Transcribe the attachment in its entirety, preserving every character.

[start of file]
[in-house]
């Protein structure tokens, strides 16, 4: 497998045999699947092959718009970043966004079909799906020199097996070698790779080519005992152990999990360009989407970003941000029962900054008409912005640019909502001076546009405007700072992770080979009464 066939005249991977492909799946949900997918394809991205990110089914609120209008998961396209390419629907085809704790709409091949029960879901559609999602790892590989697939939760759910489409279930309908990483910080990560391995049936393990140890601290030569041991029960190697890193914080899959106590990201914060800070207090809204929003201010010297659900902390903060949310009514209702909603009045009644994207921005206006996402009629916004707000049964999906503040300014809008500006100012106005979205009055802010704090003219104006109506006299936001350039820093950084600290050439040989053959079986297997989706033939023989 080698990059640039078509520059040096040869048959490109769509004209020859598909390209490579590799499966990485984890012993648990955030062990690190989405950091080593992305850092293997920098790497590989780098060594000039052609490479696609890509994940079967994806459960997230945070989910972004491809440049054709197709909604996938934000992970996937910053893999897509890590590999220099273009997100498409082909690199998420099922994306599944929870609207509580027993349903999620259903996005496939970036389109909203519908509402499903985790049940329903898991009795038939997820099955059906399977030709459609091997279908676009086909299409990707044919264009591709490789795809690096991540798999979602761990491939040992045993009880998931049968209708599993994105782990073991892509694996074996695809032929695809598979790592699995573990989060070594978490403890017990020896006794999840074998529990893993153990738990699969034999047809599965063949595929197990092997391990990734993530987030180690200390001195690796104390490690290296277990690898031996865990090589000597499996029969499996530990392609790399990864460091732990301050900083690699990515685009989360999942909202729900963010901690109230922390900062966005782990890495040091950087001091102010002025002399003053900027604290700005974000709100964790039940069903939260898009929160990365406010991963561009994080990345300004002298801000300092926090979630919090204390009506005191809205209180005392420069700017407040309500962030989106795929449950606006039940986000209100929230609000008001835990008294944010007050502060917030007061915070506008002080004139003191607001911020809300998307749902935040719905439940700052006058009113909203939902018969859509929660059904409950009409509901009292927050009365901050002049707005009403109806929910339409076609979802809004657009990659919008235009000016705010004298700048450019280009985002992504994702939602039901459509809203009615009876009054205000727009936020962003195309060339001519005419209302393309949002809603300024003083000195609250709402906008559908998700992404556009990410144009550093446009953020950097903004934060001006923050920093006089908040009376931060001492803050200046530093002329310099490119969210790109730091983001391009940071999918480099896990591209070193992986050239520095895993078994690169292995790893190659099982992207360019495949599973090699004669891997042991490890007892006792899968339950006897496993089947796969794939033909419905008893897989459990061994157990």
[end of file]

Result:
[in-house]
């Protein structure tokens, strides 16, 4: 497998045999699947092959718009970043966004079909799906020199097996070698790779080519005992152990999990360009989407970003941000029962900054008409912005640019909502001076546009405007700072992770080979009464 066939005249991977492909799946949900997918394809991205990110089914609120209008998961396209390419629907085809704790709409091949029960879901559609999602790892590989697939939760759910489409279930309908990483910080990560391995049936393990140890601290030569041991029960190697890193914080899959106590990201914060800070207090809204929003201010010297659900902390903060949310009514209702909603009045009644994207921005206006996402009629916004707000049964999906503040300014809008500006100012106005979205009055802010704090003219104006109506006299936001350039820093950084600290050439040989053959079986297997989706033939023989 080698990059640039078509520059040096040869048959490109769509004209020859598909390209490579590799499966990485984890012993648990955030062990690190989405950091080593992305850092293997920098790497590989780098060594000039052609490479696609890509994940079967994806459960997230945070989910972004491809440049054709197709909604996938934000992970996937910053893999897509890590590999220099273009997100498409082909690199998420099922994306599944929870609207509580027993349903999620259903996005496939970036389109909203519908509402499903985790049940329903898991009795038939997820099955059906399977030709459609091997279908676009086909299409990707044919264009591709490789795809690096991540798999979602761990491939040992045993009880998931049968209708599993994105782990073991892509694996074996695809032929695809598979790592699995573990989060070594978490403890017990020896006794999840074998529990893993153990738990699969034999047809599965063949595929197990092997391990990734993530987030180690200390001195690796104390490690290296277990690898031996865990090589000597499996029969499996530990392609790399990864460091732990301050900083690699990515685009989360999942909202729900963010901690109230922390900062966005782990890495040091950087001091102010002025002399003053900027604290700005974000709100964790039940069903939260898009929160990365406010991963561009994080990345300004002298801000300092926090979630919090204390009506005191809205209180005392420069700017407040309500962030989106795929449950606006039940986000209100929230609000008001835990008294944010007050502060917030007061915070506008002080004139003191607001911020809300998307749902935040719905439940700052006058009113909203939902018969859509929660059904409950009409509901009292927050009365901050002049707005009403109806929910339409076609979802809004657009990659919008235009000016705010004298700048450019280009985002992504994702939602039901459509809203009615009876009054205000727009936020962003195309060339001519005419209302393309949002809603300024003083000195609250709402906008559908998700992404556009990410144009550093446009953020950097903004934060001006923050920093006089908040009376931060001492803050200046530093002329310099490119969210790109730091983001391009940071999918480099896990591209070193992986050239520095895993078994690169292995790893190659099982992207360019495949599973090699004669891997042991490890007892006792899968339950006897496993089947796969794939033909419905008893897989459990061994157990």